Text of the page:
Cats and peaches. We have too many of them. There are cats and peaches in buckets. Cats and peaches rolling on window ledges. Cats and peaches always under our feet. They are soft and furry and everywhere you look.
The peach tree did very well this year. Too well for its own good in fact. Its branches eventually became so heavy with burgeoning fruit that, one after the other, they collapsed. The peach tree is now more of a peach tent, with props of hazel supporting the snapped branches to maintain the remaining lifelines to the trunk and roots, and to keep the ripening fruit from spoiling in a crush of wet leaves and grass on the ground.
When the fruit is done and gone, the tree can have a thorough pruning, and start fresh and stumpy ready for next year’s growth. But for now, any trip to the vegetable garden requires a stooping shuffle through the peachy obstacle course, with rosy ripe fruit raining squishily onto shoulders and into wellingtons.
It’s a Jolly Good Thing that pigs like peaches. Every day I collect a bucketload of fallen plumpness to hurl wildly into the pigs’ pen, so that I can stand back and enjoy their mad dash to snuffle as many as possible before each other. Then they return to the scene of each guzzly crime a few minutes later to polish off the stones, with a bone-chilling crushing and grinding of piggy jaws, that always makes me think of pigs devouring the evidence in countryside murder stories.
I’m not sure what we should do with the surfeit of cats though, (no comments about kitten chow mein, thank you).
Closer inspection has revealed that Barn Mother has five (yes FIVE) little bundles of feline fluff keeping her wriggly company amongst the hay, while she awaits the delivery of the next instalment. This time around she has one tabby, two black, and two black-and-gingers.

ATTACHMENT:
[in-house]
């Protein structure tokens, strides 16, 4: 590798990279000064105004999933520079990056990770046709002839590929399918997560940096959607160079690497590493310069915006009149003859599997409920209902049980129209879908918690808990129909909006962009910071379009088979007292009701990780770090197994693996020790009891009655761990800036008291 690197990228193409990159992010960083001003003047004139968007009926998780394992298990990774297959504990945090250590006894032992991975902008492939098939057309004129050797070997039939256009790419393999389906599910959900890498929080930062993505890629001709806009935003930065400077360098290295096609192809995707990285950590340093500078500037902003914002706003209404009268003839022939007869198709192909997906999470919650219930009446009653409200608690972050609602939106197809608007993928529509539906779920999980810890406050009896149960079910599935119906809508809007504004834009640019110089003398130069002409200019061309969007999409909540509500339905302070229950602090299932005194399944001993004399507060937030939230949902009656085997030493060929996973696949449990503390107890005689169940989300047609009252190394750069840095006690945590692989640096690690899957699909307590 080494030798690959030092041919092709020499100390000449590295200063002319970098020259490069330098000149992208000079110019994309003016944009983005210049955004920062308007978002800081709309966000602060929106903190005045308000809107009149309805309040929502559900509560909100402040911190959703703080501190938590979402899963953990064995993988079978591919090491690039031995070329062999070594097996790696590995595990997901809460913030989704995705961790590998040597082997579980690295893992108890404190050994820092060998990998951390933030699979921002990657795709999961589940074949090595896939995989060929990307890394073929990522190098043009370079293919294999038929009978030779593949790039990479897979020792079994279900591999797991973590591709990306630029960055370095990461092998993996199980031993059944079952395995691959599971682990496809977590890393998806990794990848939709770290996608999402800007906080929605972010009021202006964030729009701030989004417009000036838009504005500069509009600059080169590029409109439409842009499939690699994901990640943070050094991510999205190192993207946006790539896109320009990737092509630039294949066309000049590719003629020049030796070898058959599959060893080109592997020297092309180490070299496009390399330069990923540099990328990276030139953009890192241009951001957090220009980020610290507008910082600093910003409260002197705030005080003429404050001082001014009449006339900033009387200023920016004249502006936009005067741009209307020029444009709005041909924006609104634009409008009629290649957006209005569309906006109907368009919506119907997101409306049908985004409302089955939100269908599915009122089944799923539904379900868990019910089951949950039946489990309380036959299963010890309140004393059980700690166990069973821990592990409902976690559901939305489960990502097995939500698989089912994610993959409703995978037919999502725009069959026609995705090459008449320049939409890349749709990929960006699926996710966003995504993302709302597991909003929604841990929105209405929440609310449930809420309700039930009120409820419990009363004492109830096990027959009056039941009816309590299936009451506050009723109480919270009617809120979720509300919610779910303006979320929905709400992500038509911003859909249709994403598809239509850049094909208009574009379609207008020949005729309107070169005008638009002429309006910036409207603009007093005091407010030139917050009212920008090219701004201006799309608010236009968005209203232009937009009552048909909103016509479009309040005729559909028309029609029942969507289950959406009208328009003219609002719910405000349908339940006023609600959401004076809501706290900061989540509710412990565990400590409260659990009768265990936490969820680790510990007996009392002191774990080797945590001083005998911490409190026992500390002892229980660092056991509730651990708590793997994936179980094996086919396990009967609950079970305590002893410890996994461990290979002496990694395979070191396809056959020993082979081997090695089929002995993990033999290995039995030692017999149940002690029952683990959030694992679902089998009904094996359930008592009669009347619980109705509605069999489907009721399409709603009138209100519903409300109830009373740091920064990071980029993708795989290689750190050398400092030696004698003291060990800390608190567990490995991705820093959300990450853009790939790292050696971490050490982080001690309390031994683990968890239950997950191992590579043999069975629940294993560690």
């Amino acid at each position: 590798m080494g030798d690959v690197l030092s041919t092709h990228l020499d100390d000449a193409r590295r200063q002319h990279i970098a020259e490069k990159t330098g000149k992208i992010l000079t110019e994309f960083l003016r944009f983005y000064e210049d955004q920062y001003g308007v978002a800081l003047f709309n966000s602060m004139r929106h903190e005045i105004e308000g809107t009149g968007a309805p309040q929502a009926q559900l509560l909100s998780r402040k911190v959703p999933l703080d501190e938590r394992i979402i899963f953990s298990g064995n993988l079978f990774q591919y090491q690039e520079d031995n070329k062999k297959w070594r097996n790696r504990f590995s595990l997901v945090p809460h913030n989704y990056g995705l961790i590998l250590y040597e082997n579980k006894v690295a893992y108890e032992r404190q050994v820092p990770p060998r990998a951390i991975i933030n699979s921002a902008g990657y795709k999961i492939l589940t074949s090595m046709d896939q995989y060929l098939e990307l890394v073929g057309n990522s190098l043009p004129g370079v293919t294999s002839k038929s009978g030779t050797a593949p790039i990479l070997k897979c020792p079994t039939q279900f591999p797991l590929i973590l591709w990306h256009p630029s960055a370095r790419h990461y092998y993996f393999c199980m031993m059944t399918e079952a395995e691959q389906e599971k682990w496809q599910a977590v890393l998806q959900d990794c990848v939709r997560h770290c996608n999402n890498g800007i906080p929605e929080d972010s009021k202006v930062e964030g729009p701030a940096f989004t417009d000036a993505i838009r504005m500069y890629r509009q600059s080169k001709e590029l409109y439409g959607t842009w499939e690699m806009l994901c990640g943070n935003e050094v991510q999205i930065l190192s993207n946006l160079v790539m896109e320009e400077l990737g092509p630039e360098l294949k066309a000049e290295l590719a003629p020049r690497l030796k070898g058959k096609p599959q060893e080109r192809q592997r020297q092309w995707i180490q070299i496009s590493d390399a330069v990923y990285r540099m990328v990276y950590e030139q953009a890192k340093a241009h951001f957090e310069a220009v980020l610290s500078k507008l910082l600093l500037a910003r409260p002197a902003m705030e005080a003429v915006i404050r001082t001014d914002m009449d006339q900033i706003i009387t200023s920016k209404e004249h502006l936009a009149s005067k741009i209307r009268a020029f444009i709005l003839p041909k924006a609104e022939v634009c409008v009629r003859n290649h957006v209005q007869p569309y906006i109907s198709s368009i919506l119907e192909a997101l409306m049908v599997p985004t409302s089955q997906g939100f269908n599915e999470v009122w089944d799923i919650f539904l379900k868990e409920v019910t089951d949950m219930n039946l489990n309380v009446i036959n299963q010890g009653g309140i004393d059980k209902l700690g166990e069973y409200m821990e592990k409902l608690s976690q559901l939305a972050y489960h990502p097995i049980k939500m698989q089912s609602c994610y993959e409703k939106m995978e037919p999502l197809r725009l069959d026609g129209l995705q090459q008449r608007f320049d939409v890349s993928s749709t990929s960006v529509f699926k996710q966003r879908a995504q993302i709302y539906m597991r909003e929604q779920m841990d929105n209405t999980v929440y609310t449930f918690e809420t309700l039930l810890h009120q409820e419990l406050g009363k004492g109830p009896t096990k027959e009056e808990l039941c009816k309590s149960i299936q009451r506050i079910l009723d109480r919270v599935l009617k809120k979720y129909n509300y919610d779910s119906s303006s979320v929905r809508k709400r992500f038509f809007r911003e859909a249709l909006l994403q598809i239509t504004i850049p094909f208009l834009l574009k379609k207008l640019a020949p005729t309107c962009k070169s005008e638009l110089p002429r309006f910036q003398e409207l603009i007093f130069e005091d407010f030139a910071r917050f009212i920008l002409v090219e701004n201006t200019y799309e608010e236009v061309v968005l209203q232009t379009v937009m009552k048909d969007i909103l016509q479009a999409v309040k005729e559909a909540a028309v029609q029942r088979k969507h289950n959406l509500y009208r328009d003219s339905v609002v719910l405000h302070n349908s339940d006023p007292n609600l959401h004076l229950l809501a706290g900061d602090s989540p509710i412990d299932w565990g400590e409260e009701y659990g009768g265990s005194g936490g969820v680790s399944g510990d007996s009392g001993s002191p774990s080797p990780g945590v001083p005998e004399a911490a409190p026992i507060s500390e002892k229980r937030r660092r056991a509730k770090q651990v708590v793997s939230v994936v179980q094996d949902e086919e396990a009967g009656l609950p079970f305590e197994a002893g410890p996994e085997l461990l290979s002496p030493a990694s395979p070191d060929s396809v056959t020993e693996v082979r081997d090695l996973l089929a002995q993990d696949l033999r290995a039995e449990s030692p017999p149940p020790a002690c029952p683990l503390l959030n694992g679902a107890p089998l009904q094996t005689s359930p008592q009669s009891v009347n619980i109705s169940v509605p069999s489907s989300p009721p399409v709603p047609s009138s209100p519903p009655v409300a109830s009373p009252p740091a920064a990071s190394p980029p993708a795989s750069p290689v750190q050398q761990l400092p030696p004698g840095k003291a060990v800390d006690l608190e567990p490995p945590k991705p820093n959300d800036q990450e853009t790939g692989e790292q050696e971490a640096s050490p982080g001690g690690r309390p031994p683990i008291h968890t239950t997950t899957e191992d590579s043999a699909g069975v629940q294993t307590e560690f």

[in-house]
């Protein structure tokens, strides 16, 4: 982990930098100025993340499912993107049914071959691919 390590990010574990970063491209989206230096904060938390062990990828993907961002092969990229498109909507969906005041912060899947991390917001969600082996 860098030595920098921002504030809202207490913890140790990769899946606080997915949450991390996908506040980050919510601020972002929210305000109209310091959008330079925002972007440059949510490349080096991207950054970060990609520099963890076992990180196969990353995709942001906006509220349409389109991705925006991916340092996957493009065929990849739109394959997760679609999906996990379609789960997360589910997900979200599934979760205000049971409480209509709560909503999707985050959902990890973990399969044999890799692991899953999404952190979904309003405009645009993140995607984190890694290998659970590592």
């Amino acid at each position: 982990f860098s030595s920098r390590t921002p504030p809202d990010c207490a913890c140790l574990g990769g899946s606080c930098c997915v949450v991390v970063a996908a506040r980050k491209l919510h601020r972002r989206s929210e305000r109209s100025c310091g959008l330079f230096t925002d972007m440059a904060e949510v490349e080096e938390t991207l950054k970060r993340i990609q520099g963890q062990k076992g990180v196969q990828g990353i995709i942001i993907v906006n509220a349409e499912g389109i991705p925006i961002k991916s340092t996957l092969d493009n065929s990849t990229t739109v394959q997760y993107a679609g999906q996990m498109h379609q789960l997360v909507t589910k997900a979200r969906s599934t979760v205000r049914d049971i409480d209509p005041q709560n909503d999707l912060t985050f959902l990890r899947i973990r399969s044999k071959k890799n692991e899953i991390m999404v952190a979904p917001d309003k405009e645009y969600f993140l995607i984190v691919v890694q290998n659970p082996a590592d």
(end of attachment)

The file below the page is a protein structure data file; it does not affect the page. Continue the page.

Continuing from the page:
And they are, each and every one of them, totally and utterly gorgeous. Argh….! Sucker!
This has to stop. But at what point? And how exactly? I can just about imagine how we get Barn Mother into a cage for her first snippy trip to the vet, but I somehow can’t imagine her sticking around and then coming willingly for the return visit to get the stitches out, eight days later. And if we wait till she has finished nursing this litter, she’ll be giving birth to the next lot, before you can say Jack Robinson. And what then? Another five perhaps? There is a limit to just how much cat food you can get in a shopping trolley at any one go.
But, for the moment, Things are As They Are, and we are back up to the ten cat count. Five in the barn, four in the house and one Little Tom dispossessed, and wandering sadly and twitchily between the two, trying to fill his belly whenever the opportunity arises, without incurring the hissy wrath of the smug house cats or the ranting hostility of his Own Mother, who thinks it’s high time he got himself a job and learnt to stand on his own four feet.